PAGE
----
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Report of the Attorney General on the Use of Deadly Force by State Game Warden on November 10, 2011 in Rumford
May 9, 2012
On Thursday, November 10, 2011, Eric Richard, 46, of Rumford, was shot and killed by Game Warden Jeremy Judd during an armed confrontation in the woods behind Richard’s residence in Rumford.
Jeremy Judd has been a state game warden for nine years. On November 10, 2011, he was dispatched to Rumford to help search for Eric Richard, 46, of Rumford. Warden Judd learned that Mr. Richard was a parttime police officer and worked fulltime for the Rumford Police Department as an administrative officer. Warden Judd also learned that Mr. Richard was potentially suicidal and armed with at least a handgun. He was told that Mr. Richard had ventured by himself into a wooded area behind his residence in Rumford the previous evening and had not returned home. Through the night, after the discovery of a note left by Mr. Richard in which he suggested suicidal intent, several unsuccessful attempts were made by other officers to contact him.
A search team was assembled, which consisted of Warden Judd, two other game wardens, and two State Police troopers, one of whom was accompanied by a tracking dog. All five officers were in uniform. The members of the search team, as well as family members and other law enforcement officials associated with the attempts to locate Mr. Richard, were aware that Mr. Richard was disheartened because he was being investigated in his capacity as an officer of the Rumford Police Department. It was learned that Mr. Richard, upon leaving work the day before, had informed the duty sergeant at the police department that he would not be into work the next day.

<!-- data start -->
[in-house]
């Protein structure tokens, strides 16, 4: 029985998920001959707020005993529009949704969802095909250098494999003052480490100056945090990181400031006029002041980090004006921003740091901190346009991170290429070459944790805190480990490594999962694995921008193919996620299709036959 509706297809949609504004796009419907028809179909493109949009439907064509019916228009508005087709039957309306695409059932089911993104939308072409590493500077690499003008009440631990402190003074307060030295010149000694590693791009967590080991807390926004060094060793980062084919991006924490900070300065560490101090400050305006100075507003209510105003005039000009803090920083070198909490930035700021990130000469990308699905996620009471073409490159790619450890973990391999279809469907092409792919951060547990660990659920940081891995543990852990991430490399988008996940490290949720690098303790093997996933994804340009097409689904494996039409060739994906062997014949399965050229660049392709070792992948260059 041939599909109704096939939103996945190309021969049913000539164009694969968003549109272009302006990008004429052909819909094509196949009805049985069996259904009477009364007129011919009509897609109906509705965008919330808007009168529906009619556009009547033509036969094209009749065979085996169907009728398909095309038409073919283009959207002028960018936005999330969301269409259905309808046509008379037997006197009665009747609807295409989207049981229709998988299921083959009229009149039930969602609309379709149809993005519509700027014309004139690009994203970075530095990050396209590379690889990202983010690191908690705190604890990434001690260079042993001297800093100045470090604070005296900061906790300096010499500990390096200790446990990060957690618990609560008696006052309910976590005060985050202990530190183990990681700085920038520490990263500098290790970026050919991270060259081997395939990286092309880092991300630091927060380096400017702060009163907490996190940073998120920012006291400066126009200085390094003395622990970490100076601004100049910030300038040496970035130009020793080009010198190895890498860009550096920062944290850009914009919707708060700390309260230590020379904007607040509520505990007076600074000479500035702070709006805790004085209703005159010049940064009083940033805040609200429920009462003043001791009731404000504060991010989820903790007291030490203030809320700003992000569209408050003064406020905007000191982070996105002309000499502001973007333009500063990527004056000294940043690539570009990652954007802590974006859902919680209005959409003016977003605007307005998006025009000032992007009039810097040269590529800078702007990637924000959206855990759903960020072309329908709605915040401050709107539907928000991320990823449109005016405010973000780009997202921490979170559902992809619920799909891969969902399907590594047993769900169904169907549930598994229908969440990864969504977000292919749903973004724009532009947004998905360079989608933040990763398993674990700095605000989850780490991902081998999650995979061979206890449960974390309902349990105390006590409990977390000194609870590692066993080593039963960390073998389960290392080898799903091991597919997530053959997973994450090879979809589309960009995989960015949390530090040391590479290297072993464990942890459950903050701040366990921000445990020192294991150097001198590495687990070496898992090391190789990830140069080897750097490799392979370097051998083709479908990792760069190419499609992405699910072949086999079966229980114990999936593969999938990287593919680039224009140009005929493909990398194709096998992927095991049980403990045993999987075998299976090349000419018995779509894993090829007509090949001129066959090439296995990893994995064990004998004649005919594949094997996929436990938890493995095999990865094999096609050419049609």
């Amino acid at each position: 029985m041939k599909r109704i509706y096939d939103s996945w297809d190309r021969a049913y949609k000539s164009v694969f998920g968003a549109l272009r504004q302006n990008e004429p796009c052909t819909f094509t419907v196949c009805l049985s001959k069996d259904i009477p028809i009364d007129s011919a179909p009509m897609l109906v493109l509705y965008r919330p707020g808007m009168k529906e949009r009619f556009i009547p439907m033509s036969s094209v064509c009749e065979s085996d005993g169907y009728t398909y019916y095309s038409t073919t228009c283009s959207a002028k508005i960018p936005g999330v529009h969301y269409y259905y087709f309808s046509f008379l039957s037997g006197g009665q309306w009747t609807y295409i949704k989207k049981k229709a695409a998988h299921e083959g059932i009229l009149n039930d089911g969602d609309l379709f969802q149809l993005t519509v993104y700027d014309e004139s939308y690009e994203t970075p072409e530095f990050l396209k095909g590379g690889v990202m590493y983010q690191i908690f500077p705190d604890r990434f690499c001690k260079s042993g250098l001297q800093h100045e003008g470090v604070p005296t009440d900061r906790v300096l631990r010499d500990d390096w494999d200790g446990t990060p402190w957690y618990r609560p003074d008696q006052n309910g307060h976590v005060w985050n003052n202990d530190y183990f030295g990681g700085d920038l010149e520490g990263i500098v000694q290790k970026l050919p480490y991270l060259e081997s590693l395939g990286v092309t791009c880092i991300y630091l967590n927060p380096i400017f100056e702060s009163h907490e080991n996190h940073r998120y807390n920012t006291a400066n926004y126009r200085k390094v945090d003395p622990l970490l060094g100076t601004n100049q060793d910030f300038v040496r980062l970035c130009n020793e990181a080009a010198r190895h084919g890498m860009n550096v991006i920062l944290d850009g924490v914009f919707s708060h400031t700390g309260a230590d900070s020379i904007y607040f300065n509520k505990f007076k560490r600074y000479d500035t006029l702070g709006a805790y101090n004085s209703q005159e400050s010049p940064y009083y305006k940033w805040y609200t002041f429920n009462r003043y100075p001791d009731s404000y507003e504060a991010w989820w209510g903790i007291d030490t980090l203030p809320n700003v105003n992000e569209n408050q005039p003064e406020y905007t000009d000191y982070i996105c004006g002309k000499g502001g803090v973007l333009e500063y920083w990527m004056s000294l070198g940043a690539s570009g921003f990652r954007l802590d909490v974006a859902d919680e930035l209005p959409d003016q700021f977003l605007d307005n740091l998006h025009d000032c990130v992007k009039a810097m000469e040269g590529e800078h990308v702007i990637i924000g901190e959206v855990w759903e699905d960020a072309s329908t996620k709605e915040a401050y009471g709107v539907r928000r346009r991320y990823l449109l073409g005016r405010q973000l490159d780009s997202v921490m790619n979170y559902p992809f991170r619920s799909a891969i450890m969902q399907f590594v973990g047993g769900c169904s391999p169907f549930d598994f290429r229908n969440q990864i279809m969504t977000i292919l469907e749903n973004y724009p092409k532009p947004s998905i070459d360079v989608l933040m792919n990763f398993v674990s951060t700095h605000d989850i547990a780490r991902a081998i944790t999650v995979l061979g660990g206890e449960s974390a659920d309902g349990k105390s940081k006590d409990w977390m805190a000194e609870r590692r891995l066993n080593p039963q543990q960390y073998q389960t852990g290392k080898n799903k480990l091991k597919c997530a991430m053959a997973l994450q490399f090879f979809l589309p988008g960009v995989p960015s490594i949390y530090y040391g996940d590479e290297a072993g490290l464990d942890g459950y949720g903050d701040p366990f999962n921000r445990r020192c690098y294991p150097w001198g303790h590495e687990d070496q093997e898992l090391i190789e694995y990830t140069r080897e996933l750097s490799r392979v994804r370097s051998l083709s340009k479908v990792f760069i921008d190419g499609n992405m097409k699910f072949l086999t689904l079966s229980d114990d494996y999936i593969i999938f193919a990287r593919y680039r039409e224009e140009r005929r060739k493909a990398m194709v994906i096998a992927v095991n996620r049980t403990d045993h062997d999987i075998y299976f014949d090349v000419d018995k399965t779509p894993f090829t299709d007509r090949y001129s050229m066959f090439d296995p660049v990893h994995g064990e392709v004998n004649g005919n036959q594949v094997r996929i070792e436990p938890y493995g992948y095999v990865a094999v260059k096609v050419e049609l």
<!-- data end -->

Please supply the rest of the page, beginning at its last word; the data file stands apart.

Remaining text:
After about an hour of searching in the woods, the tracking dog led the five searchers to an area at the base of a rock ledge where Mr. Richard was observed sitting on the ground wrapped in a tarp and large plastic bags. It appeared that Mr. Richard had spent the night in that location and used the tarp and plastic bags to keep warm. Because of Mr. Richard’s motionless stance and his failure to recognize the presence of the searchers, some of the members of the search team thought that he was deceased. Members of the search team instructed Mr. Richard to “show your hands,” and one of the troopers warned Mr. Richard that a dog would be sent in if he did not comply with the instructions. One member of the team, who personally knew Mr. Richard, identified himself and addressed Mr. Richard by name, but Mr. Richard still did not move or otherwise respond. As the search team got closer, Warden Judd, who was about 15-20 feet away, saw Mr. Richard turn his head and look in his direction. At the same time, Mr. Richard removed his right hand from under the tarp and displayed a handgun. Mr. Richard pointed the handgun at Warden Judd and other officers in the search team. Several members of the search team observed this action by Mr. Richard and shouted commands for him to drop the gun. Warden Judd fired three rounds at Mr. Richard from the .223 caliber rifle he was carrying. Later investigation determined that all three rounds struck Mr. Richard, resulting in his death at the scene.